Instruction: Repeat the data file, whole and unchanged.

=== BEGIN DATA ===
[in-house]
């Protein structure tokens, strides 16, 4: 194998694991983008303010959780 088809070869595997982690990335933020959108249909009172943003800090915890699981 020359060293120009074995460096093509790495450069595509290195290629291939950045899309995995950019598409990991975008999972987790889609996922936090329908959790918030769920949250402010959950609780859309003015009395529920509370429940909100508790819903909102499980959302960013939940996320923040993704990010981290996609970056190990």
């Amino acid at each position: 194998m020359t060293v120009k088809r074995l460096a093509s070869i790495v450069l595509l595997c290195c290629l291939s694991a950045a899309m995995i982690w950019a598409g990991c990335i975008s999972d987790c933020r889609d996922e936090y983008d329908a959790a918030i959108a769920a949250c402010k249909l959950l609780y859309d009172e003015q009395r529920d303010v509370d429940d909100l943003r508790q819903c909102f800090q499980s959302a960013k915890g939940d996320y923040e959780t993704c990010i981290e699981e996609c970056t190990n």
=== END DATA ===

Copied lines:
[in-house]
């Protein structure tokens, strides 16, 4: 194998694991983008303010959780 088809070869595997982690990335933020959108249909009172943003800090915890699981 020359060293120009074995460096093509790495450069595509290195290629291939950045899309995995950019598409990991975008999972987790889609996922936090329908959790918030769920949250402010959950609780859309003015009395529920509370429940909100508790819903909102499980959302960013939940996320923040993704990010981290996609970056190990």
């Amino acid at each position: 194998m020359t060293v120009k088809r074995l460096a093509s070869i790495v450069l595509l595997c290195c290629l291939s694991a950045a899309m995995i982690w950019a598409g990991c990335i975008s999972d987790c933020r889609d996922e936090y983008d329908a959790a918030i959108a769920a949250c402010k249909l959950l609780y859309d009172e003015q009395r529920d303010v509370d429940d909100l943003r508790q819903c909102f800090q499980s959302a960013k915890g939940d996320y923040e959780t993704c990010i981290e699981e996609c970056t190990n």